The future of the Lowlands in 2025
The future of the Lowlands in 2025
Everywhere around the Western world, the events of 9/11 have triggered the start of significant changes in societies. While the exact impact has been different for individual countries, an increased sense of physical and social insecurity has been shared among most of the Western world countries. In The Netherlands, this effect of increased insecurity was further pronounced by the liquidations of Pim Fortuyn (2003) and Theo van Gogh (2004): both politically motivated murdering acts, which had not been experienced in The Netherlands since the beheading of Van Oldenbarnevelt in medieval ages.
These changes have given rise to heated debates within the wider society about amongst others the critical importance of freedom of speech versus openness and respectful behaviour towards other cultures. Looking at the Dutch: once a proud and outward (sea-)faring nation, they have long been famous for their tolerance, multicultural interests and their openness to publicly discuss and accept what may appear morally challenging dilemmas in other countries (such as e.g. the use of drugs, euthanasia etc.), which now appears to be gradually but fundamentally changing over time. The recent Dutch â€˜Noâ€™ against the newly proposed European Constitution may only signal a symbolical start of what could turn out to be a profound and apocalyptic change in the history of The Low Lands when looking back at history in 2025â€¦
Strategic dilemma: â€˜Where to for the Lowlands?â€™ From this introduction, the strategic dilemma faced by the Lowland societies can be framed as:â€˜Where to for Lowlands: a change from (focus on) integration to ultimately disintegration and segregation?â€™
1. Which are the critical parameters that determine and impact a country's social structure?
2. If it is assumed at this stage that a country's social structure can be impacted by any major change in the external environment (PESTE): then what are the expectations/projections for Western European countries (focus on The Netherlands?) regarding changes in its external environments? More specifically: what are the projections for the following underlying parameters:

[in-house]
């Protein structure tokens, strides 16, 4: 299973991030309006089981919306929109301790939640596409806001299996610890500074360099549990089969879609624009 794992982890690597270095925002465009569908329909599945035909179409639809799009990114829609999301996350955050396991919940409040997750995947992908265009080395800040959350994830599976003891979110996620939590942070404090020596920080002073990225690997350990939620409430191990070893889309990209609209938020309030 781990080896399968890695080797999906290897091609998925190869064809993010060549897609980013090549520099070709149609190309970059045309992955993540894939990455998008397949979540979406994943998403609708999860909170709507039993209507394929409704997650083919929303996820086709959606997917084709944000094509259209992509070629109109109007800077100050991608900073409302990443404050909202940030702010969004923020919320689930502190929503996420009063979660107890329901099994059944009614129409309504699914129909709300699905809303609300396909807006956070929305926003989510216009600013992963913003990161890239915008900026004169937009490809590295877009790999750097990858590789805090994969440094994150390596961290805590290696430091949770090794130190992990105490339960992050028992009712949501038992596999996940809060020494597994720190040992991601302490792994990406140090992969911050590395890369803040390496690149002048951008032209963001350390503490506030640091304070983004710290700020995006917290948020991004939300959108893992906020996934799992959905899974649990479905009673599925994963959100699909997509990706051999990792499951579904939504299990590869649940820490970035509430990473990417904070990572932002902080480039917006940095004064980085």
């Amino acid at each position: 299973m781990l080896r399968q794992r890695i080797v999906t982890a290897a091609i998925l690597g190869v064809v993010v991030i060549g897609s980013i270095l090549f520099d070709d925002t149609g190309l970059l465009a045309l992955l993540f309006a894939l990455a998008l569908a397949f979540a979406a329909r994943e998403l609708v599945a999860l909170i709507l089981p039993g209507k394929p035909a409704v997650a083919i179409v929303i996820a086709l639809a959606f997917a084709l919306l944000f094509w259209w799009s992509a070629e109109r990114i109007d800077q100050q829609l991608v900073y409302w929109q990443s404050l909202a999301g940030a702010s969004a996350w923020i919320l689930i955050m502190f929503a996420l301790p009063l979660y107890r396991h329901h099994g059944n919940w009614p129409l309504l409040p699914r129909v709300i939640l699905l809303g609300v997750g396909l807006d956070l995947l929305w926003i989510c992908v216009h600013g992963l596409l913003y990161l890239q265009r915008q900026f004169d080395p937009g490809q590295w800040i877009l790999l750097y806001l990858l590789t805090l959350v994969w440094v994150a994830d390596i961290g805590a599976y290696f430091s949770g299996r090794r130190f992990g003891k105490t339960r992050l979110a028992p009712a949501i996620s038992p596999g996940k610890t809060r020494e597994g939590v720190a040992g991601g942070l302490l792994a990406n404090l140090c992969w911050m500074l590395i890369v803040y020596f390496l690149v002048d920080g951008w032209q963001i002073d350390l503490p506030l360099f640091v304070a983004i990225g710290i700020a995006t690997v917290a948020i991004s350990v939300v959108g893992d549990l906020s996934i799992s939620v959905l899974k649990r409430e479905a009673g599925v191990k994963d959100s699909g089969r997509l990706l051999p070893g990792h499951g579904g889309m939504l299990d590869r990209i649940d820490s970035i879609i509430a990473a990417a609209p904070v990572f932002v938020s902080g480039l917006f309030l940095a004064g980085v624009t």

Political structure: emergence of new political parties with anti-X-segments (e.g. X = Christians, Gays, others?); terrorism (& ideas on its anticipated impact: maybe political, social, economical?); European divide (& ideas on its anticipated impact: maybe political, social, economical?)
Economical structure: GDP development (including impact of China, expansion EU, others?); increasing pension & health payments; energy/oil crisis; changes in trade agreements;
Social structure: demographic changes (% of immigrants owing to higher birth rates, % of Muslims, aging of overall population); changes in migration;changes in lifestyle e.g. individualism vs collectionism;
Technology:; changes in interconnectivity and teleworking; sabotaging risks;
Environmental: climate changes
3. Which of the above drivers can we expect to have the biggest overall impact on the social structure of Western Europe in 2025? (Based on intensity of anticipated change and the importance of the driver)?
4. What is the possibility of a drastic changing political structure, and what will be the impact (e.g. Two party system, republic, end of democracy)
5. How can the level of education impact the future including the competition of high level academic research with other countries like China, USA?
6. What will be the competitive advantage of the Lowlands/western Europe, or do we loose all competitive advantages?
7. How will peoples feeling of identity (nationality) impact the possible changes within society?
8. How will different ethnic groups (Original Dutch, Moroccans, Muslims, Turkish, Surinam, etc) interact (or not interact):
- Will they integrate or create seperate communities? - What will be the impact on violence and terrorism?
9. Which political issues will be dealt with on local level and which on a European or even global level?
- How does this affect political decision making in the Benelux? - How does this affect the feeling of identity in the countries?
10. How will political and economical decision making in the countries develop, in order to catch up with the decision speed in eastern asian countries?
11. How will the increasing number of mobility problems (traffic jams etc.) influence the economical attractivenes of the Benelux?